15 U.S. Code § 1667c - Consumer lease advertising; liability of advertising media
(a) In general
If an advertisement for a consumer lease includes a statement of the amount of any payment or a statement that any or no initial payment is required, the advertisement shall clearly and conspicuously state, as applicable—
(2) the total amount of any initial payments required on or before consummation of the lease or delivery of the property, whichever is later;
(b) Advertising medium not liable
No owner or employee of any entity that serves as a medium in which an advertisement appears or through which an advertisement is disseminated, shall be liable under this section.
(c) Radio advertisements
(1) In general
An advertisement by radio broadcast to aid, promote, or assist, directly or indirectly, any consumer lease shall be deemed to be in compliance with the requirements of subsection (a) of this section if such advertisement clearly and conspicuously—
(B) states the number, amounts, due dates or periods of scheduled payments, and the total of such payments under the lease;
(i) a referral to—
(I) a toll-free telephone number established in accordance with paragraph (2) that may be used by consumers to obtain the information required under subsection (a) of this section; or
(II) a written advertisement that—
(aa) appears in a publication in general circulation in the community served by the radio station on which such advertisement is broadcast during the period beginning 3 days before any such broadcast and ending 10 days after such broadcast; and
(2) Establishment of toll-free number
(A) In general
In the case of a radio broadcast advertisement described in paragraph (1) that includes a referral to a toll-free telephone number, the lessor who offers the consumer lease shall—
(i) establish such a toll-free telephone number not later than the date on which the advertisement including the referral is broadcast;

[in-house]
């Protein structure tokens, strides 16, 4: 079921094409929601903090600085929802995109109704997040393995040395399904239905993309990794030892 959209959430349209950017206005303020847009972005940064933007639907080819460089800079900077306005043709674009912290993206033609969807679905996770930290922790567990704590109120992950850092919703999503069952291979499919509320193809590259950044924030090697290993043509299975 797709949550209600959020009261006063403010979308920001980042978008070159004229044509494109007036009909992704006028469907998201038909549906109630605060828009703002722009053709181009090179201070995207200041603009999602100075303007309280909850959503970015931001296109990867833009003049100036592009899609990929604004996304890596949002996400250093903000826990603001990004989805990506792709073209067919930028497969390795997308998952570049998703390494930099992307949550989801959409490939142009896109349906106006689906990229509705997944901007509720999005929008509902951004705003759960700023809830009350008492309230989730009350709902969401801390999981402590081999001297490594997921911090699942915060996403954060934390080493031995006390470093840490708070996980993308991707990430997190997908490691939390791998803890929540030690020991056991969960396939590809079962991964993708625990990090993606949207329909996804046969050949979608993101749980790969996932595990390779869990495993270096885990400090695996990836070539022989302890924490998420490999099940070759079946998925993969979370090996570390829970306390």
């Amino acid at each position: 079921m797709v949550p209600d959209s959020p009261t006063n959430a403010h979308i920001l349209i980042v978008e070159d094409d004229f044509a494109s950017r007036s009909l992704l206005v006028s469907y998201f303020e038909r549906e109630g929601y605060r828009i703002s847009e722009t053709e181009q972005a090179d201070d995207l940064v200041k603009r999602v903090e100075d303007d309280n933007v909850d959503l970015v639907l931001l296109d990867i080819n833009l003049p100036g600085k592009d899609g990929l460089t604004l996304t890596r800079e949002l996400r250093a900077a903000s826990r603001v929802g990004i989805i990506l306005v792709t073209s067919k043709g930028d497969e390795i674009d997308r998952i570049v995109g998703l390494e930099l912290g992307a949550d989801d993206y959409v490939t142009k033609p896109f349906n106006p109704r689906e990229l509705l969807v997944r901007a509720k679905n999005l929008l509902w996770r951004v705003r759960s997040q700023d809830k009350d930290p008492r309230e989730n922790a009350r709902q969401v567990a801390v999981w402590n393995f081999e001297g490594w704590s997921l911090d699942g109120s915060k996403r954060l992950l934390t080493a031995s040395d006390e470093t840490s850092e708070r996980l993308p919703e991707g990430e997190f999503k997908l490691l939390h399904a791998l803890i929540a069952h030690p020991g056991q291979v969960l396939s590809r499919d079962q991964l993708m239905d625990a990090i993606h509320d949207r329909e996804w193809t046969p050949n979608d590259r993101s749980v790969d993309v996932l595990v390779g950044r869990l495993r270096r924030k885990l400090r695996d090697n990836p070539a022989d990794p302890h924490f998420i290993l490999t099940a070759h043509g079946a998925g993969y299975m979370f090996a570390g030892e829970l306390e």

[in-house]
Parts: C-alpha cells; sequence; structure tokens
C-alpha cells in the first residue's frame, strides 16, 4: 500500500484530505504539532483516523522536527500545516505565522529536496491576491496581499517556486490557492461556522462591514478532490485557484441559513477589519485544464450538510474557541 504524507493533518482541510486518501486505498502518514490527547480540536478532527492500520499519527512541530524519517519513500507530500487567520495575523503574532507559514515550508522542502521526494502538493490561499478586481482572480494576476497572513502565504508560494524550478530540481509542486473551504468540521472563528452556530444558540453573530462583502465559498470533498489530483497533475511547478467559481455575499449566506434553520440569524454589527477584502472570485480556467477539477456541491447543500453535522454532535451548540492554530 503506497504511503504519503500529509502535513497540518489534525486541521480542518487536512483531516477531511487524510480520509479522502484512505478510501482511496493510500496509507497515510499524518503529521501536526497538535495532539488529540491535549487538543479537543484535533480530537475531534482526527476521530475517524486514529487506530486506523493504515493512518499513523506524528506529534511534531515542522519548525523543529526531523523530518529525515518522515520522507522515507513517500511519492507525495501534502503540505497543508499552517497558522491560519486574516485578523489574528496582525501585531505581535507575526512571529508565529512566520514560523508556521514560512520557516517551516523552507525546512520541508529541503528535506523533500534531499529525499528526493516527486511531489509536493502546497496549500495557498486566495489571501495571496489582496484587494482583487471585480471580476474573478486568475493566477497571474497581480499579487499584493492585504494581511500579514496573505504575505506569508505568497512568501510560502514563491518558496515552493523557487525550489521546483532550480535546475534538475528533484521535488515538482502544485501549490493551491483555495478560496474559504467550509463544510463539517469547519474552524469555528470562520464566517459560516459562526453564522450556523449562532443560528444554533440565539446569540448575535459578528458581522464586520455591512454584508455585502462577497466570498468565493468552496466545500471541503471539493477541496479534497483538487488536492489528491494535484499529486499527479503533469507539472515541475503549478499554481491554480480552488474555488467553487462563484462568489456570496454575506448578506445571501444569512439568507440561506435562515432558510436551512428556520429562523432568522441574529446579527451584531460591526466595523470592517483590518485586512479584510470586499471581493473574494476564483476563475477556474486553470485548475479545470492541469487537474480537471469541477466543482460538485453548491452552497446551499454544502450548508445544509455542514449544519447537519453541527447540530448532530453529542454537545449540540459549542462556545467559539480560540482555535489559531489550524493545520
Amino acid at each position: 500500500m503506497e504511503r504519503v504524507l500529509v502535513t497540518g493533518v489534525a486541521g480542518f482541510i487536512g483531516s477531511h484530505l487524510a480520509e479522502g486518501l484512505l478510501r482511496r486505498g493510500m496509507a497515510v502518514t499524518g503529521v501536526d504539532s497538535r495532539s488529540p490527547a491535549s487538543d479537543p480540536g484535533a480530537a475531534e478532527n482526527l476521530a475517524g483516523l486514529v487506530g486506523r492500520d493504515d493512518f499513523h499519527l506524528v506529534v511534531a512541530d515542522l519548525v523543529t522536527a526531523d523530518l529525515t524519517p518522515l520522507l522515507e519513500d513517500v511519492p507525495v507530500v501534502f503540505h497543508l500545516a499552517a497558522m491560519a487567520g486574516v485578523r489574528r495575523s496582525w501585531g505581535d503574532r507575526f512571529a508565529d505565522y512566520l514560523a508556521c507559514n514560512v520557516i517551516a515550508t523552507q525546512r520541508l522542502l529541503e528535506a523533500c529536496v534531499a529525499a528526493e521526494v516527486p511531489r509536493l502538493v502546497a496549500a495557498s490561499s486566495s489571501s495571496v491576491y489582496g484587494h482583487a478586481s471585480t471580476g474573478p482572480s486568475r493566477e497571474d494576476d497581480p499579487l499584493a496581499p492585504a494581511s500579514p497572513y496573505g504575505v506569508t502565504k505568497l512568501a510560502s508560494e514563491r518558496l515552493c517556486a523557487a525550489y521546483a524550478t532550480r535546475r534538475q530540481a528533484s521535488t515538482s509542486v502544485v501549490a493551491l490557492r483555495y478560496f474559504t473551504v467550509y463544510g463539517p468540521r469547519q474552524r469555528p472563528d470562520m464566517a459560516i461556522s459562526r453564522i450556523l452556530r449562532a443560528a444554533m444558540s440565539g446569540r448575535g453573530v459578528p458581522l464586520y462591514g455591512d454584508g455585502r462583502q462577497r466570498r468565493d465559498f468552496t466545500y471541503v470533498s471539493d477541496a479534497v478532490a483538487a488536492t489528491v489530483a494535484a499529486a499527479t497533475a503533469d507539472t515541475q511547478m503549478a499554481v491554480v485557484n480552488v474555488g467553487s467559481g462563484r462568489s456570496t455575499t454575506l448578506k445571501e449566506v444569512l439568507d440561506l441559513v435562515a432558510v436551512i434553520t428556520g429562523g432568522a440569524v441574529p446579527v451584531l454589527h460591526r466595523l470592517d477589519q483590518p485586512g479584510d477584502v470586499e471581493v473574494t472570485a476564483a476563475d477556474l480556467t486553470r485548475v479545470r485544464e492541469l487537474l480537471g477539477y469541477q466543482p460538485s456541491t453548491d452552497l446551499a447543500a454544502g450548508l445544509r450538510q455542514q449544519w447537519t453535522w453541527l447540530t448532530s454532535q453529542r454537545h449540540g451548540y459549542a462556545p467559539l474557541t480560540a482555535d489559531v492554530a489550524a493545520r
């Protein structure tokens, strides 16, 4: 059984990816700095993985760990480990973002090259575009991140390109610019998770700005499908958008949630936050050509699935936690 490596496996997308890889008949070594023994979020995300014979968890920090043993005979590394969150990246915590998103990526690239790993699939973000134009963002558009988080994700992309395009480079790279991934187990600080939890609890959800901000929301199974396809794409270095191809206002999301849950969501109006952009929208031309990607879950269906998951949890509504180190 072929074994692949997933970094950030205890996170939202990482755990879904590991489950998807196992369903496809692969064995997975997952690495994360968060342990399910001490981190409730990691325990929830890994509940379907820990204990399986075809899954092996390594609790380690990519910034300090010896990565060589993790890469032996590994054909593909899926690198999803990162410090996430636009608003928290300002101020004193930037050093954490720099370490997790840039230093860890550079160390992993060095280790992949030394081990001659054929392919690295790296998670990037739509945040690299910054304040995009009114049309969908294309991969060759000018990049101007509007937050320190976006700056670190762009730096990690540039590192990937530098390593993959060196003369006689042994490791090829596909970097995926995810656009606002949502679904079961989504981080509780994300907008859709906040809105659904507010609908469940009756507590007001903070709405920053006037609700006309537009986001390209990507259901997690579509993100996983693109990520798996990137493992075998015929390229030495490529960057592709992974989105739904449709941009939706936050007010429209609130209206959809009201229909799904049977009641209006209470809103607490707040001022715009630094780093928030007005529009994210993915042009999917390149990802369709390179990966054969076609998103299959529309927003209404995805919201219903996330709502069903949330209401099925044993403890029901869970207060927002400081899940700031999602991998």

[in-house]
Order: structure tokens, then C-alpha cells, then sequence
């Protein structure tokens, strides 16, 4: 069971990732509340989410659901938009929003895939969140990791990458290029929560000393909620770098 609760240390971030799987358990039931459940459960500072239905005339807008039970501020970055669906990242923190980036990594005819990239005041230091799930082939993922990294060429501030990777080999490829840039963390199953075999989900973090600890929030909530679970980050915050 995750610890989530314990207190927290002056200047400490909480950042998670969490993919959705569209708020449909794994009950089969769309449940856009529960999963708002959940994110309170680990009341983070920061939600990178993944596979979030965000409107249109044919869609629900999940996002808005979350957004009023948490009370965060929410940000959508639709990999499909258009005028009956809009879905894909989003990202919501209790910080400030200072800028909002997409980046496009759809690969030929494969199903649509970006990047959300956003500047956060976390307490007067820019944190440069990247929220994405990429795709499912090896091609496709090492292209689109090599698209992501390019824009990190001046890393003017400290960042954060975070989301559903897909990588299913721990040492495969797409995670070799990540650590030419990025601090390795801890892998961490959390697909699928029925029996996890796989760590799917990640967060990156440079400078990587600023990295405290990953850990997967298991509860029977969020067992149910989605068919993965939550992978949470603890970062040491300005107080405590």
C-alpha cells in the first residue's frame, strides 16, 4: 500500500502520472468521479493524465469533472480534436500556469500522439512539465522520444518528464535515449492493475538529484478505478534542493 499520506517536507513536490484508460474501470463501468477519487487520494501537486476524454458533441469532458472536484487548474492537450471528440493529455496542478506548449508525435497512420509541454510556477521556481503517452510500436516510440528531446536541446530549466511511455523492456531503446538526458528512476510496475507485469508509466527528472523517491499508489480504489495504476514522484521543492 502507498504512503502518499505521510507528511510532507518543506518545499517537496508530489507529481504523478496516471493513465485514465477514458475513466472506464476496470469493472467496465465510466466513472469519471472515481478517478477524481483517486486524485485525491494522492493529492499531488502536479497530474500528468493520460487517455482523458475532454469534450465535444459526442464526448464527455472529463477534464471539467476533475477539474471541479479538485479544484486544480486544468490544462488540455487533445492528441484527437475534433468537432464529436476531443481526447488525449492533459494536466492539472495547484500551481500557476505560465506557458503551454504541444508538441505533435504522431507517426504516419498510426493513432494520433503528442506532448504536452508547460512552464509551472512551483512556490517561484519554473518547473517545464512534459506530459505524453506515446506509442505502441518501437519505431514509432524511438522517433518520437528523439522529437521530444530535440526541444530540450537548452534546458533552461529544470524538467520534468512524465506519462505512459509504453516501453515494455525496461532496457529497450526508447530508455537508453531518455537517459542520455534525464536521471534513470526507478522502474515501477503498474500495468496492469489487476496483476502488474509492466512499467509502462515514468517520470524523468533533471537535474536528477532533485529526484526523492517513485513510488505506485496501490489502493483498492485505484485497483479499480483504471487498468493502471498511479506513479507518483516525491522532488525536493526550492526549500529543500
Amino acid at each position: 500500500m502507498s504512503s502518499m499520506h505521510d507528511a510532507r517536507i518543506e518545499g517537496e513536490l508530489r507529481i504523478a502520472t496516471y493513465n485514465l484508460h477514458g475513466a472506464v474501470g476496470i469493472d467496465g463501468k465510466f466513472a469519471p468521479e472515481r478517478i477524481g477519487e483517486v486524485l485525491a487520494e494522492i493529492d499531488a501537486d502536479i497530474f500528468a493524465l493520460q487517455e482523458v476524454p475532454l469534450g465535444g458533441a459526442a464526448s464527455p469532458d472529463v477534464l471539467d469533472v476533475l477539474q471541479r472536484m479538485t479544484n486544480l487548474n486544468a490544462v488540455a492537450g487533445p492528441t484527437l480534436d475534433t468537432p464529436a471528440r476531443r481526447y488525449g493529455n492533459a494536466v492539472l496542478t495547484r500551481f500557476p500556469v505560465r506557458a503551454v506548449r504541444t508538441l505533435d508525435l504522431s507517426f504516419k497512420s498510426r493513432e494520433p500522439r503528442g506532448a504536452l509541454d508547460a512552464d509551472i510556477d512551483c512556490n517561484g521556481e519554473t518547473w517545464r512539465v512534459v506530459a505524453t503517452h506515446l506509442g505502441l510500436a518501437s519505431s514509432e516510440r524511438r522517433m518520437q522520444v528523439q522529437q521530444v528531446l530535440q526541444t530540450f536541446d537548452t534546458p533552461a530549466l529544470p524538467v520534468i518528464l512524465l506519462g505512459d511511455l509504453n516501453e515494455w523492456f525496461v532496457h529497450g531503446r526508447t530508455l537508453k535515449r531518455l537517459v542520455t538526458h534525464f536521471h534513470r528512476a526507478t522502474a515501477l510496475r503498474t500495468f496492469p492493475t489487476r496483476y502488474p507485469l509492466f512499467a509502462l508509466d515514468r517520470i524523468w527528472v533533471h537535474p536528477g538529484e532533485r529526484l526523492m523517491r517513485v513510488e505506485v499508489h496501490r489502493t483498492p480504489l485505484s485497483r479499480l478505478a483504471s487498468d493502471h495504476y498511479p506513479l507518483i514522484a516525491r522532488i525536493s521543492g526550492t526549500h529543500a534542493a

(ii) maintain such telephone number for a period of not less than 10 days, beginning on the date of any such broadcast; and
Source(Pub. L. 90–321, title I, § 184, as added Pub. L. 94–240, § 3,Mar. 23, 1976, 90 Stat. 259; amended Pub. L. 103–325, title III, § 336(a),Sept. 23, 1994, 108 Stat. 2234; Pub. L. 104–208, div. A, title II, § 2605(c),Sept. 30, 1996, 110 Stat. 3009–473; Pub. L. 111–203, title X, § 1100A(2), (10)(A),July 21, 2010, 124 Stat. 2107, 2109.)
2010—Subsec. (c)(1)(D). Pub. L. 111–203, § 1100A(2), (10)(A), made similar amendments, resulting in the substitution of “the Bureau” for “the Board”.
1996—Subsec. (a). Pub. L. 104–208, § 2605(c)(1), (3), added subsec. (a) and struck out former subsec. (a) consisting of introductory provisions and 5 pars. relating to contents of lease agreements required if consumer lease advertisement stated amount of payment, number of required payments, or that any or no payments were required at lease inception.
Subsec. (b). Pub. L. 104–208, § 2605(c)(3), added subsec. (b). Former subsec. (b) redesignated (c).
Subsec. (c). Pub. L. 104–208, § 2605(c)(1), (2), redesignatedsubsec. (b) as (c) and struck out former subsec. (c) which read as follows: “There is no liability under this section on the part of any owner or personnel, as such, of any medium in which an advertisement appears or through which it is disseminated.”
1994—Subsecs. (b), (c). Pub. L. 103–325added subsec. (b) and redesignated former subsec. (b) as (c).
Effective Date of 2010 Amendment
Amendment by Pub. L. 111–203effective on the designated transfer date, see section 1100H ofPub. L. 111–203, set out as a note under section 552a of Title 5, Government Organization and Employees.
Study of Advertising Rules
Pub. L. 103–325, title III, § 336(b),Sept. 23, 1994, 108 Stat. 2235, provided that: “Not later than 365 days after the date of enactment of this Act [Sept. 23, 1994], the Board of Governors of the Federal Reserve System shall submit a report to the Congress on—
“(1) the current rules applicable to credit advertising;
“(2) how such rules could be modified to increase consumer benefit and decrease creditor costs; and
“(3) how such rules could be modified, if at all, for radio advertisements without diminishing consumer protection.”